Willie Smith, who was at East Tech High School at the time, said he remembered seeing Ernie Freeman writing arrangements for the band while he was on the bus going to school. "That's how he honed his arranging skills," remembered Evelyn. "One of the ways that we got the gigs was to tell the social club that we would write a special song for their function."

Before long, Evelyn Freeman's Swing Band got a regular gig at the Circle Ballroom at 105th and Euclid. "The fellows all got new coats," she said, "and we got new bandstands and everything for that gig."

They also did radio broadcasts on WHK from the Circle Ballroom. "I don't remember how we did that," she said. "But, since I was the manager and did all the business for the band, I guess I arranged that some kind of way. Shep (Shepherd) once told me, 'You're the most aggressive female I ever knew!' I guess I was because I also talked old man Oster into opening up his ballroom for Sunday nights."

The band attracted large crowds at Oster's Ballroom at 46th and Euclid. "And how those kids used to dance! It used to scare me sometimes," she said. "I thought they'd have a heart attack they danced so hard."

The band continued its practice of creating special songs for events. Evelyn, 60 years later, remembered a song they did at Oster's Ballroom:

"Dancing every Sunday,
Dancing every Sunday,
Dancing every Sunday at Oster's for 35 cents.
For 35 cents,
For 35 cents,
Go ask your mother for 35 cents!"

But, shortly before the United States got into World War II, most of the members of the band were facing the prospect of being drafted into military service. A Navy recruiter heard the Evelyn Freeman Swing Band at the Circle Ballroom and asked the members to join the Navy as a group. Most of the band members did. They were sent to Bunker Hill, Indiana, where they soon became members of the first all-black Navy band called "The Gobs of Swing."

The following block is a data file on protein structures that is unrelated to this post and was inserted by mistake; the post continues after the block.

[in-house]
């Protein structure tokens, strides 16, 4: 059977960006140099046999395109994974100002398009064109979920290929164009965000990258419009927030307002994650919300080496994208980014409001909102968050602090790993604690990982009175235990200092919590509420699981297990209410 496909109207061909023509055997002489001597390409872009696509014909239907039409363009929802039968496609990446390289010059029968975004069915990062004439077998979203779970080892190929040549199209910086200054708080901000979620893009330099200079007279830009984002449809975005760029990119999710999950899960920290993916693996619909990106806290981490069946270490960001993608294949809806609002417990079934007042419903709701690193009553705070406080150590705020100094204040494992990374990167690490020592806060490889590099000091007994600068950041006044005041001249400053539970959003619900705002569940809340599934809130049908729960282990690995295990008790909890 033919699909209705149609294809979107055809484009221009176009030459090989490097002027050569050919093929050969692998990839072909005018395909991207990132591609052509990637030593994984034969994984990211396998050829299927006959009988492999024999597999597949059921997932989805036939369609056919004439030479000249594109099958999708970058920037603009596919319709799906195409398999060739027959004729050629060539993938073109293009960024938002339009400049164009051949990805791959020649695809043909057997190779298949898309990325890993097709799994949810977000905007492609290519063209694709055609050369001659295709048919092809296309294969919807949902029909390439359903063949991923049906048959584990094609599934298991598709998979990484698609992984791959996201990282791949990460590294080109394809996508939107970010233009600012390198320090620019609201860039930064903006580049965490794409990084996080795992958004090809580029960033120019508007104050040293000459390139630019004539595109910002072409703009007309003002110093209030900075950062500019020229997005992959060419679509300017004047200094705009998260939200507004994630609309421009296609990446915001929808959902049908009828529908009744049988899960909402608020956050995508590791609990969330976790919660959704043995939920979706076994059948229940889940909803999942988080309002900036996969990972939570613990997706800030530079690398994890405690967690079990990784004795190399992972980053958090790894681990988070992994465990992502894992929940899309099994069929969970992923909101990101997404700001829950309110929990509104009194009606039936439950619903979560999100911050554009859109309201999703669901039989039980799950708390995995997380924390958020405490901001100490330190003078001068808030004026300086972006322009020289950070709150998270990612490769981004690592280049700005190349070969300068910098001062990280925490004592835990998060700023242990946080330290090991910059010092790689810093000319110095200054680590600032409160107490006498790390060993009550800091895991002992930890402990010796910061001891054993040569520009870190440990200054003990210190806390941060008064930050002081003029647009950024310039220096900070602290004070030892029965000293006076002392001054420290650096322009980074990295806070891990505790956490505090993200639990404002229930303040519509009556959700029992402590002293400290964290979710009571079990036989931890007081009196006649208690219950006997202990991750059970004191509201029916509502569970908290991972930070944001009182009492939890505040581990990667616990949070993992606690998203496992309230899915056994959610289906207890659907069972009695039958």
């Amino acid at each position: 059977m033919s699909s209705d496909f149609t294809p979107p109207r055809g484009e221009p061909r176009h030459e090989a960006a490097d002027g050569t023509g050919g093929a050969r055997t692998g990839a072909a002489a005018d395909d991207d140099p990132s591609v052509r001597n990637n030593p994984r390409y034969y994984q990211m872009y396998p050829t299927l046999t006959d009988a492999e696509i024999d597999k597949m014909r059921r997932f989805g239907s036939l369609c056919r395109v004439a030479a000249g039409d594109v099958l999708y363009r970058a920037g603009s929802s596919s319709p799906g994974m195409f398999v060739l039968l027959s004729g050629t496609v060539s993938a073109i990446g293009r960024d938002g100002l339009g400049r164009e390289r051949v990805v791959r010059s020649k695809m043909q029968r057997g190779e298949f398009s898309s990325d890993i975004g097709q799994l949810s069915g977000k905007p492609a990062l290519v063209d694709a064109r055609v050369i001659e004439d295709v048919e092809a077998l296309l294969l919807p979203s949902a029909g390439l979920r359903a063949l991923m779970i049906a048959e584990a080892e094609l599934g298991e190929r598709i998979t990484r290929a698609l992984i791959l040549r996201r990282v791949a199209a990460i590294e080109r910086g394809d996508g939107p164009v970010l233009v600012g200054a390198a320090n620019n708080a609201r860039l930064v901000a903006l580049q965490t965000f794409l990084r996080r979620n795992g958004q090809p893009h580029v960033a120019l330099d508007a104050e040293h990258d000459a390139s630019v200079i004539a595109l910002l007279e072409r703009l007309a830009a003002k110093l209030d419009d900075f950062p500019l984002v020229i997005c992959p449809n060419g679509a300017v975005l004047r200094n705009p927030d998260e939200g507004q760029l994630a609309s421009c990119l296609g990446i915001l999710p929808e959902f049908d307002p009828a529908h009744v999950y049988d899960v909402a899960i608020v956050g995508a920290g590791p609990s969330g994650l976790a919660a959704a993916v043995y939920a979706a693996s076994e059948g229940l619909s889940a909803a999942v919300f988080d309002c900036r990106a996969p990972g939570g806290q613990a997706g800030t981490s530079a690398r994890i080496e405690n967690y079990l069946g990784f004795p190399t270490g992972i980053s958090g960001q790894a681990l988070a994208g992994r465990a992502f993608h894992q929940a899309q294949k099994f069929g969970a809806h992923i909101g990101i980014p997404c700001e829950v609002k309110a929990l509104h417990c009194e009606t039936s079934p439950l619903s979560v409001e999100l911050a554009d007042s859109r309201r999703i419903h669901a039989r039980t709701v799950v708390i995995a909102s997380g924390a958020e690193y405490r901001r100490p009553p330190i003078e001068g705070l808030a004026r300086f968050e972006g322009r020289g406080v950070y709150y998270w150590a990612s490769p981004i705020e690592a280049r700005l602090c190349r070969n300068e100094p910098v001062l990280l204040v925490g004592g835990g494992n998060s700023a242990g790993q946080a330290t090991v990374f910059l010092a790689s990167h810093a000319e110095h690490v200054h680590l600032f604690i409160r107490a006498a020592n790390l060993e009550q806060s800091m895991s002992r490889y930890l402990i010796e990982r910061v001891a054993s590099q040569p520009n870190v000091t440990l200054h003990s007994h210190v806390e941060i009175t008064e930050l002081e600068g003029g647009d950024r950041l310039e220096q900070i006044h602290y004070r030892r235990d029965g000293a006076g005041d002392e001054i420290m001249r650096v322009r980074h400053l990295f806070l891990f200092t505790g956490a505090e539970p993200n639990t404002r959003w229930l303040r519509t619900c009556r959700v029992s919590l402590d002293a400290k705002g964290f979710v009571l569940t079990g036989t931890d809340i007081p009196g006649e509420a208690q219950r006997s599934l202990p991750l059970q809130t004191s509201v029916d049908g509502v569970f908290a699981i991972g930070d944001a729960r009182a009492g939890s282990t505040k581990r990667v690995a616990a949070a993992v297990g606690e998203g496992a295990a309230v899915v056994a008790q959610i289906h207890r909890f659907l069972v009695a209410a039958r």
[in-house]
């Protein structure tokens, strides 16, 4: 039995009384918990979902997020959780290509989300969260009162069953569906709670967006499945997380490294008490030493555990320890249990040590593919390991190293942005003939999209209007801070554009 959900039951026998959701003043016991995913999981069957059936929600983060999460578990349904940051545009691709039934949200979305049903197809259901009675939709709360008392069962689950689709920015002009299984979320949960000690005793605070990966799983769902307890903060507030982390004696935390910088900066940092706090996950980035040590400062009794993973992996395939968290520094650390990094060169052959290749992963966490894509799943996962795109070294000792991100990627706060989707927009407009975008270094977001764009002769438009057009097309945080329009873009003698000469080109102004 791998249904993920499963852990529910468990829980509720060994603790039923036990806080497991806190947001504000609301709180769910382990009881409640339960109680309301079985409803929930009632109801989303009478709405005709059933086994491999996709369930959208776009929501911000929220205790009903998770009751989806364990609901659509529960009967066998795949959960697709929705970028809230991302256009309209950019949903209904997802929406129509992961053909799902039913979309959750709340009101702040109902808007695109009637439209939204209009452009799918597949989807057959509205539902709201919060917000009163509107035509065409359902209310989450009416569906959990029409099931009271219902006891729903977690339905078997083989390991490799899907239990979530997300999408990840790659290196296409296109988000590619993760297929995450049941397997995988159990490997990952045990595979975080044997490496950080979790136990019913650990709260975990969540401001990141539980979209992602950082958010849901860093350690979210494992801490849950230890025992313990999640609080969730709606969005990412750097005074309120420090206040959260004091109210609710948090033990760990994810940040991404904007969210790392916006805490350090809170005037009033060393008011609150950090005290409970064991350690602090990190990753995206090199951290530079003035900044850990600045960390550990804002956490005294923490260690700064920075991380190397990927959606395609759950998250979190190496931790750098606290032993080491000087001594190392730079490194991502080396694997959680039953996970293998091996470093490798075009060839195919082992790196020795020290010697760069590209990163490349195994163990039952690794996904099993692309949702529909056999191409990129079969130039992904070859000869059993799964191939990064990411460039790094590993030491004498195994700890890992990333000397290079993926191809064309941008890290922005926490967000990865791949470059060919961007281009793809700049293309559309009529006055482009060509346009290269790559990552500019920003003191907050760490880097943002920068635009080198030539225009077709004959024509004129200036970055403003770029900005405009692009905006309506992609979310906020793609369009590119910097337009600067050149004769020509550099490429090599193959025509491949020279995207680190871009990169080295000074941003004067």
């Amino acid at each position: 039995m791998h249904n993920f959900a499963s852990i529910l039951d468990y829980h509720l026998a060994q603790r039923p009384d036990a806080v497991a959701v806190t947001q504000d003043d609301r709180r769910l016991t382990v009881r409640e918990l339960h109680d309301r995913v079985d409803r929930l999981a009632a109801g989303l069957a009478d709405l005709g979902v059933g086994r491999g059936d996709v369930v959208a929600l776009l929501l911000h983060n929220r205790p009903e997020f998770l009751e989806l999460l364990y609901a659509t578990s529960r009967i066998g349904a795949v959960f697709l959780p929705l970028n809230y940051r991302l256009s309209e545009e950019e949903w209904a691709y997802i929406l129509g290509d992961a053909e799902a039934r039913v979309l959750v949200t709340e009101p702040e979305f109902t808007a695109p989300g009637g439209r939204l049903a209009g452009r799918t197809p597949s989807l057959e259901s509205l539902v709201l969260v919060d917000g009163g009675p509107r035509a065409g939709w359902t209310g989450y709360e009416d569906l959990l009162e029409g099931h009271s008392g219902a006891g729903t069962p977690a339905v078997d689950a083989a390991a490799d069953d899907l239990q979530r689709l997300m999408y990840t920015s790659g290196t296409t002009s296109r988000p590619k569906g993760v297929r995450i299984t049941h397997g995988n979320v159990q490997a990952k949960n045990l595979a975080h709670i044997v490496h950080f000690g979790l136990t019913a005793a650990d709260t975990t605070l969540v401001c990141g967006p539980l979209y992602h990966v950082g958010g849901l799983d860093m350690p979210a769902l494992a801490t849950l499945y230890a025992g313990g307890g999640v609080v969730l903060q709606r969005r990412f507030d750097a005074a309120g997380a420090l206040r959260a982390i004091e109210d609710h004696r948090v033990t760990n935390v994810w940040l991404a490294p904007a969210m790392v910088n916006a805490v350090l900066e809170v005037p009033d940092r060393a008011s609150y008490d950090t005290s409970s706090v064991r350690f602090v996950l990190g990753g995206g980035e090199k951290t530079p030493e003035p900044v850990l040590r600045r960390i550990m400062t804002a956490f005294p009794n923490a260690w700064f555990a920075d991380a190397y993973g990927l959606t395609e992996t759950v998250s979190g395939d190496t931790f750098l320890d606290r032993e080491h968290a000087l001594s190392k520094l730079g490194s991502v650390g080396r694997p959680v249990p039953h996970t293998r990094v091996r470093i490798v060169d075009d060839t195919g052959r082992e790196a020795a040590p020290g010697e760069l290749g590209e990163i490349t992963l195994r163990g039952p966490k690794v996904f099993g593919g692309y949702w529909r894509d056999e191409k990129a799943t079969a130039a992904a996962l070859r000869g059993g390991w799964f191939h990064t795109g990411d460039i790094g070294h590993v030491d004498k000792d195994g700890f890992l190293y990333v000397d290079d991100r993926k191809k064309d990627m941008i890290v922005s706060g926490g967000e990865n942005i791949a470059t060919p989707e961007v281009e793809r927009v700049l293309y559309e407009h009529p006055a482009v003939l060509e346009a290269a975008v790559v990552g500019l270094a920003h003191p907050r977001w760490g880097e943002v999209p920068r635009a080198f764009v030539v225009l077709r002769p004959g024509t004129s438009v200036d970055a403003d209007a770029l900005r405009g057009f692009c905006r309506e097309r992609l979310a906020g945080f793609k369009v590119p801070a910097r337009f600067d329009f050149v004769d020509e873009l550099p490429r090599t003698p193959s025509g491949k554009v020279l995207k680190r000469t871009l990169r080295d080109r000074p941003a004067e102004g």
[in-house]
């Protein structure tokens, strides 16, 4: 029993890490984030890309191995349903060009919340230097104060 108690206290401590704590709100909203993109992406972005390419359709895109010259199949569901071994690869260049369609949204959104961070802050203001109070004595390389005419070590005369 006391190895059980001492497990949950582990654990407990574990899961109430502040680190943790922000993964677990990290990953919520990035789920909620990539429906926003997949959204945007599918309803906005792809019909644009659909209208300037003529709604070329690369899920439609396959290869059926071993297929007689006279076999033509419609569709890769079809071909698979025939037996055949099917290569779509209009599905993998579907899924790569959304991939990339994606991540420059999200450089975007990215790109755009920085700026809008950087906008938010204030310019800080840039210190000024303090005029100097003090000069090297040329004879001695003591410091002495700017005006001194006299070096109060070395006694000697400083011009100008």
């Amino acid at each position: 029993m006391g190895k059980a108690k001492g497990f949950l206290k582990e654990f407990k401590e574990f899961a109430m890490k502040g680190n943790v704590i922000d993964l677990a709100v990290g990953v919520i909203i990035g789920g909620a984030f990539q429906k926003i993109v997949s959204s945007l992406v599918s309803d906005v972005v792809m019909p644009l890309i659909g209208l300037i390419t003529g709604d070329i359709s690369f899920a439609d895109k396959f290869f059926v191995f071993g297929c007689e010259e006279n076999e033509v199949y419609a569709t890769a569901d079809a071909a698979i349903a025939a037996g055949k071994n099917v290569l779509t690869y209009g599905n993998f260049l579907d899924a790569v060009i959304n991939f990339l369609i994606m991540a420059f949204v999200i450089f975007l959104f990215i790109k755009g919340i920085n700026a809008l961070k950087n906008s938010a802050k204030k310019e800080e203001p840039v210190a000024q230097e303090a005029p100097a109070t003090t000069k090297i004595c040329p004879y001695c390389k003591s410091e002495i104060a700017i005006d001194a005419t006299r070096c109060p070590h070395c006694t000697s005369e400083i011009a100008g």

Evelyn stayed home. She enrolled at the Cleveland Institute of Music and continued to lead a jazz band that included trumpeter Benny Bailey and saxophonist Ben Jackson who later became known as "Bull Moose" Jackson.

After the war, members of the Evelyn Freeman Swing Band went on to bigger and better things in music. Trombonist Shepherd toured with Dizzy Gillespie's big band. Trumpeter Howard Roberts played with the Lionel Hampton and Lucky Millinder bands and later became a nationally-respected choral arranger. Ernie Freeman became a leading Hollywood record arranger for such people as Frank Sinatra, Dean Martin, and Simon and Garfunkel. Bernard Simms, Chink McKinney and Van Shepherd became leading musicians in Cleveland. Evelyn Freeman, the leader of that teenaged band in Cleveland, also went on to a long and colorful music career, performing with some of the biggest names in show business.

She laughed when she recalled that when her band was just starting, they would rehearse at the Freeman's home on East 83rd Street between Cedar and Central. Some of the neighbors complained. "They took us to court and got an injunction against us for playing music," she said. They did not realize that some of those kids playing on East 83rd Street would soon become extremely important figures in music.

Copyright 2001 Joe Mosbrook

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You can hear radio versions of Cleveland Jazz History on WCPN/90.3 Monday nights at 9:30 and Friday afternoons at 12:30. Mosbrook's 1993 Cleveland Jazz History book, based on research for earlier broadcasts, is available at some Cleveland area bookstores, libraries and the Northeast Ohio Jazz Society (216-426-9900).